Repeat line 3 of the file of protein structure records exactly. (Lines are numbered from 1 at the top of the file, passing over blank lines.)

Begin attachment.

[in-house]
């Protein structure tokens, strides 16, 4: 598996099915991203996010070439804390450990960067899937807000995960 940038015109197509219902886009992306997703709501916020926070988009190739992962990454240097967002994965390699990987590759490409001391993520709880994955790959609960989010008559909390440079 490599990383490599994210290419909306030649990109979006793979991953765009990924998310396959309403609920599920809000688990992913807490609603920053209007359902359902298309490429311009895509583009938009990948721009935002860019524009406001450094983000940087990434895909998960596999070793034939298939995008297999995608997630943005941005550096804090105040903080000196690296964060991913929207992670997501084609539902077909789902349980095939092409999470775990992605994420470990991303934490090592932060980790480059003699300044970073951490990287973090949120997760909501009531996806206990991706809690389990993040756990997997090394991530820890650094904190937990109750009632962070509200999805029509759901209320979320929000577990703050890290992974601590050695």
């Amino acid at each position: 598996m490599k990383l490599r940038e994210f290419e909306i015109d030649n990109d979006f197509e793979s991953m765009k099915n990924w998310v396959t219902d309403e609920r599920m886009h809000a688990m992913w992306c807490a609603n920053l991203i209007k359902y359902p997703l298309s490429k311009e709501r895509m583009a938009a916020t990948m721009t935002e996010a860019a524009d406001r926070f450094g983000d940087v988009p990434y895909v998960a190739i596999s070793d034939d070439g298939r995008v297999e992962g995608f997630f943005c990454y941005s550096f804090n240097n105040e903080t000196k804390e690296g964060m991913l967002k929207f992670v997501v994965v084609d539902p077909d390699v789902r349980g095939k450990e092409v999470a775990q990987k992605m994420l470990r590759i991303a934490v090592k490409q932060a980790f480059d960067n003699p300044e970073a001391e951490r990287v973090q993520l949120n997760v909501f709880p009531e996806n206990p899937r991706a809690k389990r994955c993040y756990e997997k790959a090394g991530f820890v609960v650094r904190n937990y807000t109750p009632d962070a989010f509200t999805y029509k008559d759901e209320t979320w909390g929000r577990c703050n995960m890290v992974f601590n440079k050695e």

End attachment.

């Amino acid at each position: 598996m490599k990383l490599r940038e994210f290419e909306i015109d030649n990109d979006f197509e793979s991953m765009k099915n990924w998310v396959t219902d309403e609920r599920m886009h809000a688990m992913w992306c807490a609603n920053l991203i209007k359902y359902p997703l298309s490429k311009e709501r895509m583009a938009a916020t990948m721009t935002e996010a860019a524009d406001r926070f450094g983000d940087v988009p990434y895909v998960a190739i596999s070793d034939d070439g298939r995008v297999e992962g995608f997630f943005c990454y941005s550096f804090n240097n105040e903080t000196k804390e690296g964060m991913l967002k929207f992670v997501v994965v084609d539902p077909d390699v789902r349980g095939k450990e092409v999470a775990q990987k992605m994420l470990r590759i991303a934490v090592k490409q932060a980790f480059d960067n003699p300044e970073a001391e951490r990287v973090q993520l949120n997760v909501f709880p009531e996806n206990p899937r991706a809690k389990r994955c993040y756990e997997k790959a090394g991530f820890v609960v650094r904190n937990y807000t109750p009632d962070a989010f509200t999805y029509k008559d759901e209320t979320w909390g929000r577990c703050n995960m890290v992974f601590n440079k050695e």